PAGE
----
The term “World Music” is painful. A clumsy, outdated, catch-all phrase for artists that don’t fit into the Western ideal of pop.
It’s easy to see how Sampa The Great might have one become pegged into this slightly bizarre genre black hole. Her influences are vast. Her sphere is global. It would be wrong to put her in a box though. She’s far too good for that. ‘The Return’, her first studio album proper, challenges the very notion of “World Music”, shattering the tag into tiny pieces with over an hour’s worth of slick, genre hopping rap that spends as much time in the library as the dancefloor.
Slow jam ‘Freedom’ kicks things into gear early on. Sampa’s laidback, and utterly confident, delivery forces you to sit up and take note. It’s clear from this point that she is an artist at the very top of her game, and she knows it.
From this point, the album canters along nicely, never breaking a sweat to deliver its message. 'Time's Up' is West Coast G-Funk for the next generation, minus the casual misogyny. It’s Boogie Down Productions produced by Dr. Dre, but better. Much better.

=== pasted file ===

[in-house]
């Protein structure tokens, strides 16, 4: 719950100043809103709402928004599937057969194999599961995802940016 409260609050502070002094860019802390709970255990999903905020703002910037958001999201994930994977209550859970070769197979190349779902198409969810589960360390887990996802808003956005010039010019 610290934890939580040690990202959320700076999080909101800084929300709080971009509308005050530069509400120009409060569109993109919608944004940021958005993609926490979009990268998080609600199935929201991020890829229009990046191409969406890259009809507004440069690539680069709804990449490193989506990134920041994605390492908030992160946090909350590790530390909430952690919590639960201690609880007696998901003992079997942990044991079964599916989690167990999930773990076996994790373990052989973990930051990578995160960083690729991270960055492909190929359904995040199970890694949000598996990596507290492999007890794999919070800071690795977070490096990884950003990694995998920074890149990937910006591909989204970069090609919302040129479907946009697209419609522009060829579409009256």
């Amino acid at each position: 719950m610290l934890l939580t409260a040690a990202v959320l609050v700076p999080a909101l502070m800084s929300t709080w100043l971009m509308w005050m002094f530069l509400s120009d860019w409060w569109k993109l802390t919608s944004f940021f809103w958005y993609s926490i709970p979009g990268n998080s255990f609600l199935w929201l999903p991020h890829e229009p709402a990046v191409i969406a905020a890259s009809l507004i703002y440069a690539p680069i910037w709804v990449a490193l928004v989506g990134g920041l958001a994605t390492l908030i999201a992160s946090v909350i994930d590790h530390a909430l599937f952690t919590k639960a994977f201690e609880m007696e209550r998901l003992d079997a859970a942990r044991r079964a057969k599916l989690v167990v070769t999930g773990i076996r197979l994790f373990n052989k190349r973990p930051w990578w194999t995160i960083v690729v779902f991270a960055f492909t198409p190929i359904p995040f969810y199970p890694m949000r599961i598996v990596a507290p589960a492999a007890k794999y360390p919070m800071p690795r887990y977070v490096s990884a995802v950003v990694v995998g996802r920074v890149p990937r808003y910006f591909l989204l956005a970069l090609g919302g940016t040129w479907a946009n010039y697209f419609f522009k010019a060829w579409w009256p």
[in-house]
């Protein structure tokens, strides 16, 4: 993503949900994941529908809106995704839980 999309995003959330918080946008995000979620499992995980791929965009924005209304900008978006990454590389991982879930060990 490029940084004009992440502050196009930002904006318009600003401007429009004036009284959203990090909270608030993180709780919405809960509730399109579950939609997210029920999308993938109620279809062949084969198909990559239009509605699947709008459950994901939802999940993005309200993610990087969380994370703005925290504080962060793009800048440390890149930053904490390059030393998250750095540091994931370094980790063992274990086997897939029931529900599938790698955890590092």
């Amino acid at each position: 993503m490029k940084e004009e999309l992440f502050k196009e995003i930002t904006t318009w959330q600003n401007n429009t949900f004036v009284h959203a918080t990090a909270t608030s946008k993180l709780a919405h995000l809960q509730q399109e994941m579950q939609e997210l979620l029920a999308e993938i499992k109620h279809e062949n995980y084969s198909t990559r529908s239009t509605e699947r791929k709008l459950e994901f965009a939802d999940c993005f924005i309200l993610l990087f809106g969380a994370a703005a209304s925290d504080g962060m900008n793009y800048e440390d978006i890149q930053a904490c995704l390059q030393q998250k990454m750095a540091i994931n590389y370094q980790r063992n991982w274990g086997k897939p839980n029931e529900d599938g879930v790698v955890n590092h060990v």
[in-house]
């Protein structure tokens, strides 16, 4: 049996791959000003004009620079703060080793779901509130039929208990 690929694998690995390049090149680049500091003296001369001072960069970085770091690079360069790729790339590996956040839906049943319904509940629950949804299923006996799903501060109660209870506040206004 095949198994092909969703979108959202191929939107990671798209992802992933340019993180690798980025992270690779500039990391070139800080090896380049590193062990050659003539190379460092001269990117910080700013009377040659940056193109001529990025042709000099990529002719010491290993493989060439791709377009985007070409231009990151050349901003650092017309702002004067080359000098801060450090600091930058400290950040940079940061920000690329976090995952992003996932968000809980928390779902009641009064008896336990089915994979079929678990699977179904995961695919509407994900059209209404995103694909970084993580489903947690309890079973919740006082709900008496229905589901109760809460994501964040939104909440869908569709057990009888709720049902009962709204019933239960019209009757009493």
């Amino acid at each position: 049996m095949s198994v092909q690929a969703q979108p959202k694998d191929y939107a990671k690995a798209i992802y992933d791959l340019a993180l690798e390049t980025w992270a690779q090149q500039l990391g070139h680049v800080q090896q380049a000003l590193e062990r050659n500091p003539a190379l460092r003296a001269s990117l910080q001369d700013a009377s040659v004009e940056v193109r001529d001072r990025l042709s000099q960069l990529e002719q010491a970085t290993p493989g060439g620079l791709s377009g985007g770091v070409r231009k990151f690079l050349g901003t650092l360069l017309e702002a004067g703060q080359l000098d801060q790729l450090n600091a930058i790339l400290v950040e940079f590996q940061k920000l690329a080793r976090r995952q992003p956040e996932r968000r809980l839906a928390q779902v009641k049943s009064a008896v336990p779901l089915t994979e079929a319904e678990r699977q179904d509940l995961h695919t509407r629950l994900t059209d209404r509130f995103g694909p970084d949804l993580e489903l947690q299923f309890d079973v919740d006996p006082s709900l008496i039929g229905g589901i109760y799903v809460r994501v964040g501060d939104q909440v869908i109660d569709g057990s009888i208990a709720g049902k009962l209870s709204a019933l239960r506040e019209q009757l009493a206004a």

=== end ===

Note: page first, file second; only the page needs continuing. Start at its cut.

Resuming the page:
While there are times Sampa The Great leans hard into hip-hop's history - ‘Time's Up’ and ‘Heaven’ In particular have a real 90’s skate shop vibe about them - on the whole this record is overwhelming about the future, not the past. The beats often break away from standard rap shtick, taking the listener beyond genre and into the unknown.
If there’s one potential criticism to be had with the record, it’s that there’s no huge moments. No runaway singles, no obvious “hits”. 'The Return' is an album full of album tracks. It’s an album that forces you to lean in and really listen. That’s not to say it isn’t enjoyable. Not at all. If anything, the lack of real standout tracks makes for a much better, more mature record. There’s certainly no filler, Sampa makes sure of that. Every track has a purpose. Everything is intentional, from the click of a drum to the syllables in a line.
‘Dare To Fly’ and ‘The Return’ highlight Sampa’s tendency to break down genre with her eclectic beats. The former leans heavily on acid jazz rhythms to create a hallucinogenic-fuelled jam so messed up that Thundercat would be proud of.
Title track ‘The Return’, meanwhile, also gives more than a nod to Portishead. The track is a trip-hop infused echo chamber. Its reverb-laden anti-beat adds a distinctly sinister edge to the albums climax.
With 'The Return', Sampa The Great expertly dismantles the notion of genre, proving that, when it comes to art, what really matters is content, not labels.
Words: Jack Doherty
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